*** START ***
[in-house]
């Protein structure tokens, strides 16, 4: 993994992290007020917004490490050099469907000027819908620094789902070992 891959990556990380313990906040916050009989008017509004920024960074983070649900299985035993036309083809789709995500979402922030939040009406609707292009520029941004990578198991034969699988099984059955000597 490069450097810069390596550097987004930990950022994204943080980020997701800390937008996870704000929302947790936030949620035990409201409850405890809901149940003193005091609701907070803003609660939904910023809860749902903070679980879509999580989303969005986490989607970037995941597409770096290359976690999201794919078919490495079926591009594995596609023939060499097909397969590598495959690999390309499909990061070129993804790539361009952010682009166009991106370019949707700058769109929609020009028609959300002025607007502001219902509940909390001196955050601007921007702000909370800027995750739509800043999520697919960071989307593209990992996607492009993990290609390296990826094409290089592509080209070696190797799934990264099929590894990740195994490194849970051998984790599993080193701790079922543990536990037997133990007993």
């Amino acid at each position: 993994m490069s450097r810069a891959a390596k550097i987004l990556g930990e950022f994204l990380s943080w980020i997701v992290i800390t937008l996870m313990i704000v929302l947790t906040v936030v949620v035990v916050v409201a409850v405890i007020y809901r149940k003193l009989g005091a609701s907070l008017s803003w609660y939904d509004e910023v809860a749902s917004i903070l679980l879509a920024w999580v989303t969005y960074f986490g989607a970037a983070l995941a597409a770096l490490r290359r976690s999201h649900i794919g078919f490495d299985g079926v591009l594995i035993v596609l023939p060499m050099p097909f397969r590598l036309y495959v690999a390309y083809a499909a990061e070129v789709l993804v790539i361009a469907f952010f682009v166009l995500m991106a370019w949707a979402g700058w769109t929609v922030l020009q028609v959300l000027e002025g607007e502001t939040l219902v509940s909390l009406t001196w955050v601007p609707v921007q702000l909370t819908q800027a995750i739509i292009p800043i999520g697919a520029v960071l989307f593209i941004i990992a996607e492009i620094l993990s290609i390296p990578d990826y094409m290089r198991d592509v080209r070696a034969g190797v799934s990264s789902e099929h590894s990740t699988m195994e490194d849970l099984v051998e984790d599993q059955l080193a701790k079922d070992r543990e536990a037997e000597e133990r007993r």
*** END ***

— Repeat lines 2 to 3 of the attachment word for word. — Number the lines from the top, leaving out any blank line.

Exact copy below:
């Protein structure tokens, strides 16, 4: 993994992290007020917004490490050099469907000027819908620094789902070992 891959990556990380313990906040916050009989008017509004920024960074983070649900299985035993036309083809789709995500979402922030939040009406609707292009520029941004990578198991034969699988099984059955000597 490069450097810069390596550097987004930990950022994204943080980020997701800390937008996870704000929302947790936030949620035990409201409850405890809901149940003193005091609701907070803003609660939904910023809860749902903070679980879509999580989303969005986490989607970037995941597409770096290359976690999201794919078919490495079926591009594995596609023939060499097909397969590598495959690999390309499909990061070129993804790539361009952010682009166009991106370019949707700058769109929609020009028609959300002025607007502001219902509940909390001196955050601007921007702000909370800027995750739509800043999520697919960071989307593209990992996607492009993990290609390296990826094409290089592509080209070696190797799934990264099929590894990740195994490194849970051998984790599993080193701790079922543990536990037997133990007993």
């Amino acid at each position: 993994m490069s450097r810069a891959a390596k550097i987004l990556g930990e950022f994204l990380s943080w980020i997701v992290i800390t937008l996870m313990i704000v929302l947790t906040v936030v949620v035990v916050v409201a409850v405890i007020y809901r149940k003193l009989g005091a609701s907070l008017s803003w609660y939904d509004e910023v809860a749902s917004i903070l679980l879509a920024w999580v989303t969005y960074f986490g989607a970037a983070l995941a597409a770096l490490r290359r976690s999201h649900i794919g078919f490495d299985g079926v591009l594995i035993v596609l023939p060499m050099p097909f397969r590598l036309y495959v690999a390309y083809a499909a990061e070129v789709l993804v790539i361009a469907f952010f682009v166009l995500m991106a370019w949707a979402g700058w769109t929609v922030l020009q028609v959300l000027e002025g607007e502001t939040l219902v509940s909390l009406t001196w955050v601007p609707v921007q702000l909370t819908q800027a995750i739509i292009p800043i999520g697919a520029v960071l989307f593209i941004i990992a996607e492009i620094l993990s290609i390296p990578d990826y094409m290089r198991d592509v080209r070696a034969g190797v799934s990264s789902e099929h590894s990740t699988m195994e490194d849970l099984v051998e984790d599993q059955l080193a701790k079922d070992r543990e536990a037997e000597e133990r007993r």